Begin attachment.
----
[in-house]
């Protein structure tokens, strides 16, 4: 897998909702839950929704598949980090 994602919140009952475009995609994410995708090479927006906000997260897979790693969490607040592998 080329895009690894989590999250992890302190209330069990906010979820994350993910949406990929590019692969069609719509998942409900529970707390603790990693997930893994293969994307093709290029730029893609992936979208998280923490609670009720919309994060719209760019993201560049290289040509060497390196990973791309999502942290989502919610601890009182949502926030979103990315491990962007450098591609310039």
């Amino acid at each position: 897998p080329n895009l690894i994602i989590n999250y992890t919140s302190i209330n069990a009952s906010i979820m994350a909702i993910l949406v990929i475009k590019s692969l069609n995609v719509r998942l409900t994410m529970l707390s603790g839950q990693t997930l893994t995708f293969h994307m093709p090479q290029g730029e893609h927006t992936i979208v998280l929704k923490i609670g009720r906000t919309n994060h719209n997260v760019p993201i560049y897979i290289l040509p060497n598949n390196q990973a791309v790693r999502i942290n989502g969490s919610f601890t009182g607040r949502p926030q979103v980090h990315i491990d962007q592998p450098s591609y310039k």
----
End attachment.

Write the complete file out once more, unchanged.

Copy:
[in-house]
């Protein structure tokens, strides 16, 4: 897998909702839950929704598949980090 994602919140009952475009995609994410995708090479927006906000997260897979790693969490607040592998 080329895009690894989590999250992890302190209330069990906010979820994350993910949406990929590019692969069609719509998942409900529970707390603790990693997930893994293969994307093709290029730029893609992936979208998280923490609670009720919309994060719209760019993201560049290289040509060497390196990973791309999502942290989502919610601890009182949502926030979103990315491990962007450098591609310039």
């Amino acid at each position: 897998p080329n895009l690894i994602i989590n999250y992890t919140s302190i209330n069990a009952s906010i979820m994350a909702i993910l949406v990929i475009k590019s692969l069609n995609v719509r998942l409900t994410m529970l707390s603790g839950q990693t997930l893994t995708f293969h994307m093709p090479q290029g730029e893609h927006t992936i979208v998280l929704k923490i609670g009720r906000t919309n994060h719209n997260v760019p993201i560049y897979i290289l040509p060497n598949n390196q990973a791309v790693r999502i942290n989502g969490s919610f601890t009182g607040r949502p926030q979103v980090h990315i491990d962007q592998p450098s591609y310039k």